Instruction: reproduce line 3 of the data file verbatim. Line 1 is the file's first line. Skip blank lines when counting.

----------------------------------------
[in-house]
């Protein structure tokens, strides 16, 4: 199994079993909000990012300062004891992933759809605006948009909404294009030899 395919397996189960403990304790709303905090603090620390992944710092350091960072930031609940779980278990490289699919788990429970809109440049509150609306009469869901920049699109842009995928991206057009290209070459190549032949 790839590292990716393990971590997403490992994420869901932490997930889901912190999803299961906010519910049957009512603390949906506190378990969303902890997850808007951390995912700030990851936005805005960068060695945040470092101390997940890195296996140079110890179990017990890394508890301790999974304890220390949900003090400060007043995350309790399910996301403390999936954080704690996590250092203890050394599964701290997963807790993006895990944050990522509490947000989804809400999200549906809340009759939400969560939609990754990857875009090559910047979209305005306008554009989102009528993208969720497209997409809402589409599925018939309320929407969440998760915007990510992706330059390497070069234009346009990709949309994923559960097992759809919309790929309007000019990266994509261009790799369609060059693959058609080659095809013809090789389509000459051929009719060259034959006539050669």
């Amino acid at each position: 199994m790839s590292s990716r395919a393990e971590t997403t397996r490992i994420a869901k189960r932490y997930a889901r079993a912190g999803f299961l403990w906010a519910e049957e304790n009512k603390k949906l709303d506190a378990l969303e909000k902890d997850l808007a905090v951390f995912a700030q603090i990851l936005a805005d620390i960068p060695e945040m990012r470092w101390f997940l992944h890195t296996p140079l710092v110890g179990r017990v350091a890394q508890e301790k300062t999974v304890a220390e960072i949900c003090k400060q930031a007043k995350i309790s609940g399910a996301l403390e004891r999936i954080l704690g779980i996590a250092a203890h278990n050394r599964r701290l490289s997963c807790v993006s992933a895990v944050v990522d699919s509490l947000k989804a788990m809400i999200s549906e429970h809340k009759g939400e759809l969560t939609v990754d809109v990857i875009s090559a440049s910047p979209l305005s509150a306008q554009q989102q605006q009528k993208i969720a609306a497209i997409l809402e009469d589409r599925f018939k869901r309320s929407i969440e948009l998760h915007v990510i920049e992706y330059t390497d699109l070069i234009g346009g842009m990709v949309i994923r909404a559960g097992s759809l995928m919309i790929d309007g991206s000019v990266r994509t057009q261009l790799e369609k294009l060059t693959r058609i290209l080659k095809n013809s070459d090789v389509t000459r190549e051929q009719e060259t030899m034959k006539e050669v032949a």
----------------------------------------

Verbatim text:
């Amino acid at each position: 199994m790839s590292s990716r395919a393990e971590t997403t397996r490992i994420a869901k189960r932490y997930a889901r079993a912190g999803f299961l403990w906010a519910e049957e304790n009512k603390k949906l709303d506190a378990l969303e909000k902890d997850l808007a905090v951390f995912a700030q603090i990851l936005a805005d620390i960068p060695e945040m990012r470092w101390f997940l992944h890195t296996p140079l710092v110890g179990r017990v350091a890394q508890e301790k300062t999974v304890a220390e960072i949900c003090k400060q930031a007043k995350i309790s609940g399910a996301l403390e004891r999936i954080l704690g779980i996590a250092a203890h278990n050394r599964r701290l490289s997963c807790v993006s992933a895990v944050v990522d699919s509490l947000k989804a788990m809400i999200s549906e429970h809340k009759g939400e759809l969560t939609v990754d809109v990857i875009s090559a440049s910047p979209l305005s509150a306008q554009q989102q605006q009528k993208i969720a609306a497209i997409l809402e009469d589409r599925f018939k869901r309320s929407i969440e948009l998760h915007v990510i920049e992706y330059t390497d699109l070069i234009g346009g842009m990709v949309i994923r909404a559960g097992s759809l995928m919309i790929d309007g991206s000019v990266r994509t057009q261009l790799e369609k294009l060059t693959r058609i290209l080659k095809n013809s070459d090789v389509t000459r190549e051929q009719e060259t030899m034959k006539e050669v032949a």